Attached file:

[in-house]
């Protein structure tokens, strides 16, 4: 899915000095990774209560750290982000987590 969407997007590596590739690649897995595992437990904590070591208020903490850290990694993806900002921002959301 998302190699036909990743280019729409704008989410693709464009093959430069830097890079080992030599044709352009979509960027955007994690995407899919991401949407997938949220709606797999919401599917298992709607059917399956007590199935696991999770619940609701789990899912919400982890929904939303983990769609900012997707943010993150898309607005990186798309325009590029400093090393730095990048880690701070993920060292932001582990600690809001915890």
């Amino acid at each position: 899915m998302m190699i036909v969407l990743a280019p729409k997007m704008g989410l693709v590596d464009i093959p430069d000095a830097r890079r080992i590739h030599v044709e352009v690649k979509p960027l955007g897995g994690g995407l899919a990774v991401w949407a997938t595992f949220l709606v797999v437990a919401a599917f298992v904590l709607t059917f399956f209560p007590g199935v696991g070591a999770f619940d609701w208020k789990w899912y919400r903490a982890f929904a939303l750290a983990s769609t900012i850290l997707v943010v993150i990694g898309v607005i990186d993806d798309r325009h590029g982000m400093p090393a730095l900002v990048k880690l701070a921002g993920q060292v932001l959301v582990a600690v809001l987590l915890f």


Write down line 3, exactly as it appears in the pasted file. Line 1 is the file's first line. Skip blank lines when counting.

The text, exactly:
């Amino acid at each position: 899915m998302m190699i036909v969407l990743a280019p729409k997007m704008g989410l693709v590596d464009i093959p430069d000095a830097r890079r080992i590739h030599v044709e352009v690649k979509p960027l955007g897995g994690g995407l899919a990774v991401w949407a997938t595992f949220l709606v797999v437990a919401a599917f298992v904590l709607t059917f399956f209560p007590g199935v696991g070591a999770f619940d609701w208020k789990w899912y919400r903490a982890f929904a939303l750290a983990s769609t900012i850290l997707v943010v993150i990694g898309v607005i990186d993806d798309r325009h590029g982000m400093p090393a730095l900002v990048k880690l701070a921002g993920q060292v932001l959301v582990a600690v809001l987590l915890f």